An observation made by Slade et al. (2014) on patient’s beliefs and perception on exercise is that ifparticipants are engaged, exercise is moderately effective and improved. It is noted that theidentification of such elements which enhance engagements could enable clinicians introduce andprescribe the best methods for appropriate interventions. In their case study, some emerging issuesbrought fourth were; perceptions and classification of exercise, the role and impact of healthprofessionals, exercise and activity enablers or facilitators as well as exercise and activity barriers. Aclear distinction was however drawn between general activity, fitness exercises and medical exercisesand it was concluded that participant experience in physiotherapy culture was to be considered in thedesign of exercise programs to allow unconditional involvement by the patients. It is asserted thatpatients recovering from musculoskeletal conditions might feel comfortable if part of their exerciseprograms are designed to match their abilities and more so their experiences. It is therefore clear that some routines in physiotherapy are not seen as effective by patients since such interventions do onvarious occasions interfere with the everyday life of patients and it may project some difficultiestrying to catch up or cope with such changes or pressure to conform to such methods to recovery. Thishas been a major reason as to why musculoskeletal patients recovering and who are endorsed into thisprograms end up deciding to quit and to discontinue the whole process. It is therefore clear to identifythat the mixed reactions and perceptions towards exercise vary from patient to patient and it is relativeto the methods and routines defined by physiotherapists or clinicians towards a quick recovery.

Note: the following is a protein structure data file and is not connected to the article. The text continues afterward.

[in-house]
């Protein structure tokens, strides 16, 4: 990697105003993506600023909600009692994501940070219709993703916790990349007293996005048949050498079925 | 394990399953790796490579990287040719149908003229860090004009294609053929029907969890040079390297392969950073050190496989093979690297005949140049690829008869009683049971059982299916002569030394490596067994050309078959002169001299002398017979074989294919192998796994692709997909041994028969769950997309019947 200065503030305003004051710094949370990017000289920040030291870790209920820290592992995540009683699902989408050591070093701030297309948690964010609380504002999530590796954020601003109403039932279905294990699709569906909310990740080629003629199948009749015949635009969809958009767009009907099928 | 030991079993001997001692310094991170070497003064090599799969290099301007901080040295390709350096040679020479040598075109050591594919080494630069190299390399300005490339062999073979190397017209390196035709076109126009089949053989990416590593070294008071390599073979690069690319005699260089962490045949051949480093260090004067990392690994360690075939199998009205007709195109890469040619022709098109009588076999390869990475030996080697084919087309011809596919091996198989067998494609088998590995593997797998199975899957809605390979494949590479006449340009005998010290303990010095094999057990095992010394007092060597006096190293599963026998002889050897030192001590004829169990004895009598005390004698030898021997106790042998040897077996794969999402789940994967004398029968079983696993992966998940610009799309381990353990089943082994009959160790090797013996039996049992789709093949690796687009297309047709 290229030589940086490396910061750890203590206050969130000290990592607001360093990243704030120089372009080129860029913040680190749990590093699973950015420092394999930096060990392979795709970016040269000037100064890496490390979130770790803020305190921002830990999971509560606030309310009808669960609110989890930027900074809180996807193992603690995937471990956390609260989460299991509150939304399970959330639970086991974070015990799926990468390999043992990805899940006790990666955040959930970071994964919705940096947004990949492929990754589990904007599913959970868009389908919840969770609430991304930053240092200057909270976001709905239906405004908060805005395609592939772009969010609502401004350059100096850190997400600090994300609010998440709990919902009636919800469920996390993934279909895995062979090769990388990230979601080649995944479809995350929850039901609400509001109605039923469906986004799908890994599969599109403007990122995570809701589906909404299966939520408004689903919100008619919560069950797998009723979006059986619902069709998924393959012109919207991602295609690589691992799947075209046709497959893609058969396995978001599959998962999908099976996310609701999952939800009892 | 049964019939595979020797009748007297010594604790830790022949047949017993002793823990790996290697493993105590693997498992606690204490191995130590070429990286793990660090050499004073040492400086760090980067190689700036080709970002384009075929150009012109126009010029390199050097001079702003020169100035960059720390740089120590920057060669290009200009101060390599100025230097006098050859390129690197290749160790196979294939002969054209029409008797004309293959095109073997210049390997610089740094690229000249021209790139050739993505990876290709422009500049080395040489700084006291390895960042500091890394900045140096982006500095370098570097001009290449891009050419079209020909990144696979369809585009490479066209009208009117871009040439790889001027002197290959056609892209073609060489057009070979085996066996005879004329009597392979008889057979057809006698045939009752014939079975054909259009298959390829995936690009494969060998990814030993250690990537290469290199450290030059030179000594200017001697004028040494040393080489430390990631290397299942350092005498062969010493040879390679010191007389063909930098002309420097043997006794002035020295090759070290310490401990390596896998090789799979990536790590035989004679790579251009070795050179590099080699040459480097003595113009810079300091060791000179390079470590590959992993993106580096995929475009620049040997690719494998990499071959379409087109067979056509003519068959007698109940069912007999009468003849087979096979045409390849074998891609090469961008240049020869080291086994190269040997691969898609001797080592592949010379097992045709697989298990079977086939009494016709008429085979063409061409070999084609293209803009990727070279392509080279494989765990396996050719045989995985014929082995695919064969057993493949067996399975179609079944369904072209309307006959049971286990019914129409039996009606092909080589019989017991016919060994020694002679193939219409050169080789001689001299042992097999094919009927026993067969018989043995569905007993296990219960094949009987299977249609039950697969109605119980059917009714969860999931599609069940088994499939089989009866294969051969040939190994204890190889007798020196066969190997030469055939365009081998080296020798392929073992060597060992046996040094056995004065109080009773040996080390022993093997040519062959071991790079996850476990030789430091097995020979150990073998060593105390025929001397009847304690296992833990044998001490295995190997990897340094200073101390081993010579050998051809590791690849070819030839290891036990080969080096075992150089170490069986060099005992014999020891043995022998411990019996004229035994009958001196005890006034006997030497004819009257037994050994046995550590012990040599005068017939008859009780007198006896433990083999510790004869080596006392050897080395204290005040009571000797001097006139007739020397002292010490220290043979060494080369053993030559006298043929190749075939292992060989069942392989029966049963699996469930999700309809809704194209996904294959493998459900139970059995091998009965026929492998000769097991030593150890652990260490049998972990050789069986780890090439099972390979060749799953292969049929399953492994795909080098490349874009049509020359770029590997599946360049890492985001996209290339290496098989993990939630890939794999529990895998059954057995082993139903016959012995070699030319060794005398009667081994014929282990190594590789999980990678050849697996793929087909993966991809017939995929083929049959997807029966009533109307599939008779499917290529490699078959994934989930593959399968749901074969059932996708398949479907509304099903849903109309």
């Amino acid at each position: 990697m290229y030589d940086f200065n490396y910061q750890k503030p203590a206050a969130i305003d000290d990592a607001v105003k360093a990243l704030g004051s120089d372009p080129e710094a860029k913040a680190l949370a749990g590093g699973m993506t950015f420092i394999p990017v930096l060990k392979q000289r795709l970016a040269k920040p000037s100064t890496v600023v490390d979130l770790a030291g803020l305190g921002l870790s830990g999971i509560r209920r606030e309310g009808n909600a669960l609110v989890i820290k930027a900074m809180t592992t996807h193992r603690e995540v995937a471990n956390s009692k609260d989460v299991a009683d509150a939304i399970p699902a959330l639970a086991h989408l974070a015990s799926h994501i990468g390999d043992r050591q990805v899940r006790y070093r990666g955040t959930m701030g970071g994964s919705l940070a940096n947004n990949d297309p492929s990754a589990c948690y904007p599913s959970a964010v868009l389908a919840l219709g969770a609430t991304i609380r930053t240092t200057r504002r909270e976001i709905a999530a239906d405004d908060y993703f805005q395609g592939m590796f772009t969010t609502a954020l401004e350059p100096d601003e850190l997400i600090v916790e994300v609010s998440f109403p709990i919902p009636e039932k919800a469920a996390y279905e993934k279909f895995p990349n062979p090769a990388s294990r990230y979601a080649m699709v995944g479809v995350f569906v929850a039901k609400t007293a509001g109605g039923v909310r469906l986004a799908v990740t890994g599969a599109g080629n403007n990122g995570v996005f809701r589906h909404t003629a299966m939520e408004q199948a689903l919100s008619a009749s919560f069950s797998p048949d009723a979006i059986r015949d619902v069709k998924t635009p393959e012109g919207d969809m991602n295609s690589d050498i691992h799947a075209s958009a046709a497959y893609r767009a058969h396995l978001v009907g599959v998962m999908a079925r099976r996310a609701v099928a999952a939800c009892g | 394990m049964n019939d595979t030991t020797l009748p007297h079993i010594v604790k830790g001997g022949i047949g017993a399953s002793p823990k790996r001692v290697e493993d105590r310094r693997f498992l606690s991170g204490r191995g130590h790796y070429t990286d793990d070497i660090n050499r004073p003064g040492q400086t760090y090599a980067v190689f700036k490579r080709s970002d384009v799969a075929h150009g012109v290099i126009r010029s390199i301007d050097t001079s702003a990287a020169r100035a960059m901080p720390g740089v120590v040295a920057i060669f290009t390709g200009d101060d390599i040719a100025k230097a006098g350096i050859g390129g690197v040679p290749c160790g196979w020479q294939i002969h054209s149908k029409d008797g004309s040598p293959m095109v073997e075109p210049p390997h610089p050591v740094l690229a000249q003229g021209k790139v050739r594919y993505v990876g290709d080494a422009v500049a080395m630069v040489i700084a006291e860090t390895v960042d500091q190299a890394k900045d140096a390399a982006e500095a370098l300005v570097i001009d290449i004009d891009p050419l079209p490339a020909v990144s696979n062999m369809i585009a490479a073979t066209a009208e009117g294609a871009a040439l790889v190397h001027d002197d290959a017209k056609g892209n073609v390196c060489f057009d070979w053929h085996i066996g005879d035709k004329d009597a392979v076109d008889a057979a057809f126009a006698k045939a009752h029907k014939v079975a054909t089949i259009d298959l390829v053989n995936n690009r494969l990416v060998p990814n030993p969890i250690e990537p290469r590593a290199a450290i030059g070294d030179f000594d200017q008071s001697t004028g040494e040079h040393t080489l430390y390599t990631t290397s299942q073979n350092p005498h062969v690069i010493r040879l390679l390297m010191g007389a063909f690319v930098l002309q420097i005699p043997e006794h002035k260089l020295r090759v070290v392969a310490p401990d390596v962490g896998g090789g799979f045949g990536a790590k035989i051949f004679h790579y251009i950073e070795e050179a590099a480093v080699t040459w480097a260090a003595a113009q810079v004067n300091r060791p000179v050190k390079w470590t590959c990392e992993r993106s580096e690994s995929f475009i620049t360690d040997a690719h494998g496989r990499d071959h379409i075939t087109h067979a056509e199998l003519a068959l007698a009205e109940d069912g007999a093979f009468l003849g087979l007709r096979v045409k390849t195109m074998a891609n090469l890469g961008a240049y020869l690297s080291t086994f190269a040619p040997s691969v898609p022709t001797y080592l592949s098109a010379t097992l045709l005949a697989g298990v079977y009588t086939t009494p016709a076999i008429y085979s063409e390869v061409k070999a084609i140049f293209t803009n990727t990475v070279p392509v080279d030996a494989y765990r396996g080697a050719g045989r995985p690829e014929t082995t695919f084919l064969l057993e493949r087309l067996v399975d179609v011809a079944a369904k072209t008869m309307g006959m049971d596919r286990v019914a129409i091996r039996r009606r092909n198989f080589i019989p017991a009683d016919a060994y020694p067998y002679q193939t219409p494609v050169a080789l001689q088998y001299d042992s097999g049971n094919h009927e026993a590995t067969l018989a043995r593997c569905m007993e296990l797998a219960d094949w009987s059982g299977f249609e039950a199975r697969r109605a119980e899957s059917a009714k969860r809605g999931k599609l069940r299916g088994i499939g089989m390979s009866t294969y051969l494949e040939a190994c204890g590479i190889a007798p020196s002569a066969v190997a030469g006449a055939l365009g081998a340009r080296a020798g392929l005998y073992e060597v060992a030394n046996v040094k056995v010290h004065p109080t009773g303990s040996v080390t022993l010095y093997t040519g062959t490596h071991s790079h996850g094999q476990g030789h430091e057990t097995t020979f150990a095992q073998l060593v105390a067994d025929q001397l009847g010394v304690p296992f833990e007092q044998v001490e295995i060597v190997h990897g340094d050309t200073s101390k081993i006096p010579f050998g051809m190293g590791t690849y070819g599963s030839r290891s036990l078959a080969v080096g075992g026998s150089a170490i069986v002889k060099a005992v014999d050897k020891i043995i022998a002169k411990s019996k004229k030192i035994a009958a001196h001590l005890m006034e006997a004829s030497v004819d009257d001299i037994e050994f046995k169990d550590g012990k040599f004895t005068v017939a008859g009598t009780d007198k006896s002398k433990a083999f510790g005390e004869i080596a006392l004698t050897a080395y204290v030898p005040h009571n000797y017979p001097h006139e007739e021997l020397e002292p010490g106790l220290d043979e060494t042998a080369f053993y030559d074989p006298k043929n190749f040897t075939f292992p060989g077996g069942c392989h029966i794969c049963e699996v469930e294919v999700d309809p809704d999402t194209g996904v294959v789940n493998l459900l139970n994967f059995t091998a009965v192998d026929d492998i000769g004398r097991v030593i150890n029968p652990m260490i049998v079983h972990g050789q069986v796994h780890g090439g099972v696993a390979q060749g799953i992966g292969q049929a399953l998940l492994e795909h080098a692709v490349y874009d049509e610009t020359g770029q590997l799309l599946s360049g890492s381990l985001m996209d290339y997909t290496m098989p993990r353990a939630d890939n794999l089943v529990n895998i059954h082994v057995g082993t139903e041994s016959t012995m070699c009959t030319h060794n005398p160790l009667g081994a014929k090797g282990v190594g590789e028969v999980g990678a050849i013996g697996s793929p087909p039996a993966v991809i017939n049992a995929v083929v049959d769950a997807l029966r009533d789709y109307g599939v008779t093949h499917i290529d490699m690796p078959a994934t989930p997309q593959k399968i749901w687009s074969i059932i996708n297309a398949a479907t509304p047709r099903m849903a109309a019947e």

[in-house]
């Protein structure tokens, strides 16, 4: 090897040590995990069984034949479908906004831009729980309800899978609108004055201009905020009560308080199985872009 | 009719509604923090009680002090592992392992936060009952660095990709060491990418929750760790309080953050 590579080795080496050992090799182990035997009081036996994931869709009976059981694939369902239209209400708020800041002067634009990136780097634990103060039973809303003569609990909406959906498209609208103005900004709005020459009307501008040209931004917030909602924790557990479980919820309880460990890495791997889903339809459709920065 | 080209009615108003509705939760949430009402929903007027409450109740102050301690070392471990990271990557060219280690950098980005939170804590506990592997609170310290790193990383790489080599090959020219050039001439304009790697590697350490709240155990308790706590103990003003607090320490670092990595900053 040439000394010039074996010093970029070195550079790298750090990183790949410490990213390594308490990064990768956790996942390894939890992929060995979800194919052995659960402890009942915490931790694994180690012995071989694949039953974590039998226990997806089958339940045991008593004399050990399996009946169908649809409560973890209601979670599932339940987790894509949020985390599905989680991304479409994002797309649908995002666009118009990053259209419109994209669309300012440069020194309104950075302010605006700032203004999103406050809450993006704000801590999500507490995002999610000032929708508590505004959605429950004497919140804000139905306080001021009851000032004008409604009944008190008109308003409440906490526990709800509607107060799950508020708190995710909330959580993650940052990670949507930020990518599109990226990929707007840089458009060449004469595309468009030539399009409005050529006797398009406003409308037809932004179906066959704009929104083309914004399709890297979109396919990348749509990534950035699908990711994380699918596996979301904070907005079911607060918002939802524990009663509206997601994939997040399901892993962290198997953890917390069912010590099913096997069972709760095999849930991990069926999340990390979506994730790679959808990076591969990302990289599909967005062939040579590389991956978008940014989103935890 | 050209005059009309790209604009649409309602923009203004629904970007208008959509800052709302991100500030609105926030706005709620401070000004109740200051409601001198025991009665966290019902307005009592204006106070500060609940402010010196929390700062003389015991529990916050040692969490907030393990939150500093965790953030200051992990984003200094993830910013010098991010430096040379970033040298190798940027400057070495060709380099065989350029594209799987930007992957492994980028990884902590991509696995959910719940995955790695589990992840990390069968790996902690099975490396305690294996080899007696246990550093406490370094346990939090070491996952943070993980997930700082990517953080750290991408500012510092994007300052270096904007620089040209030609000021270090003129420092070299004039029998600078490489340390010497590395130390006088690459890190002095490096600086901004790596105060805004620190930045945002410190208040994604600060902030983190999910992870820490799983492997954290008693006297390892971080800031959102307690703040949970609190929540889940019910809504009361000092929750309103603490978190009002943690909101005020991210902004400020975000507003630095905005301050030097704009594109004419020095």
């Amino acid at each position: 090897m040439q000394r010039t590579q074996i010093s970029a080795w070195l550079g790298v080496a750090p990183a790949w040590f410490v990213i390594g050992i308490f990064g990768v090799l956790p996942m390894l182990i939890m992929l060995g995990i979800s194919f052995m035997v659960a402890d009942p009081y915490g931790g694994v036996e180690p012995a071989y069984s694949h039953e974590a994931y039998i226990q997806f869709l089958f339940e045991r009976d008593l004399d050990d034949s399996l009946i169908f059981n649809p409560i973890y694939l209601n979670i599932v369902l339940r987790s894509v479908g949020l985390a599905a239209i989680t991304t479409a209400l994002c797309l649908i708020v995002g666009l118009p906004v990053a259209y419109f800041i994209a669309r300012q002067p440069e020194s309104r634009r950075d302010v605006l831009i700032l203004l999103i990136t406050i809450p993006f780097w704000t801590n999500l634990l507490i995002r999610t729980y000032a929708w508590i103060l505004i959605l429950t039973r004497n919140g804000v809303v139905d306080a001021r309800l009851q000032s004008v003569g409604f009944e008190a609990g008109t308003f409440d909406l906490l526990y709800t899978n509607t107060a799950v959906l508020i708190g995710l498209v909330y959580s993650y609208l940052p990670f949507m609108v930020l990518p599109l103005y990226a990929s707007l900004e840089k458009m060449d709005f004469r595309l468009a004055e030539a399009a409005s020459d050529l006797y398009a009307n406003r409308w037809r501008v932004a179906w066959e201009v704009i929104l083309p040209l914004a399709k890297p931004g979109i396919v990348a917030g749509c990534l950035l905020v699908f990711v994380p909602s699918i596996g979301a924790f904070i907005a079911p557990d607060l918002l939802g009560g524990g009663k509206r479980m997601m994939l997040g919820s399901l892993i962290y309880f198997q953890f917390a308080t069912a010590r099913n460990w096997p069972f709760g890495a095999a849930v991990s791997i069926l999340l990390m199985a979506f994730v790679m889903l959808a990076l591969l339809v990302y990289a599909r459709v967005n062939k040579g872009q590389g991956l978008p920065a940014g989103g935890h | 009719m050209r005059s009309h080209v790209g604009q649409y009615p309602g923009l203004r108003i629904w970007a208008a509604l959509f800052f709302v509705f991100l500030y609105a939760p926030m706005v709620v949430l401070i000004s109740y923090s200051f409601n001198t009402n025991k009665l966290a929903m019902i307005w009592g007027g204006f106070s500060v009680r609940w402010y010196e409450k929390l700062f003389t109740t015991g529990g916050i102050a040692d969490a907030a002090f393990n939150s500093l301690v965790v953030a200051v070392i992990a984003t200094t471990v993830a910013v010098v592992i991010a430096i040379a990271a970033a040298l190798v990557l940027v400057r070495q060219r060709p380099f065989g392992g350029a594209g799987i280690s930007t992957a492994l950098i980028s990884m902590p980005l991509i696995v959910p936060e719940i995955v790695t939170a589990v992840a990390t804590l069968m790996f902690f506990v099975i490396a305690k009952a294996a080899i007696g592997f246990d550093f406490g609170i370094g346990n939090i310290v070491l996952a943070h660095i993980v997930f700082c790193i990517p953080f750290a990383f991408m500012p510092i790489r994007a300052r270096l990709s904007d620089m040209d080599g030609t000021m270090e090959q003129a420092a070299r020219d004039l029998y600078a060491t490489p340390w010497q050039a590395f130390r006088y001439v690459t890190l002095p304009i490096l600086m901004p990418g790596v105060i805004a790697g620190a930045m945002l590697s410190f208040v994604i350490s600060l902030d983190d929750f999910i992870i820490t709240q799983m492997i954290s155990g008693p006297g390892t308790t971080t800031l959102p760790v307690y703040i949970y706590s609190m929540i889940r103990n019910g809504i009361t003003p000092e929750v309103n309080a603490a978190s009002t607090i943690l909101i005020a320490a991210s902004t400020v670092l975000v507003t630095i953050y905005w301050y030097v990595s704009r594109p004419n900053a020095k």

From the above inclusion, it’s evident that most people will always prefer to play a part in exerciseor training activities which are solely designed with specific considerations towards their fitnesslevels, exercise and experience as well as current circumstances (Slade et al. 2014). The failuretherefore of not considering such factors would arise to a negative perception towards the whole ideaof exercise and it would affect the general view and acceptance of exercise as not being effective inrecovery rather than the vice versa. This would mean that some accepted complimentary alternativemethods including exercise might be rejected due to negative perceptions.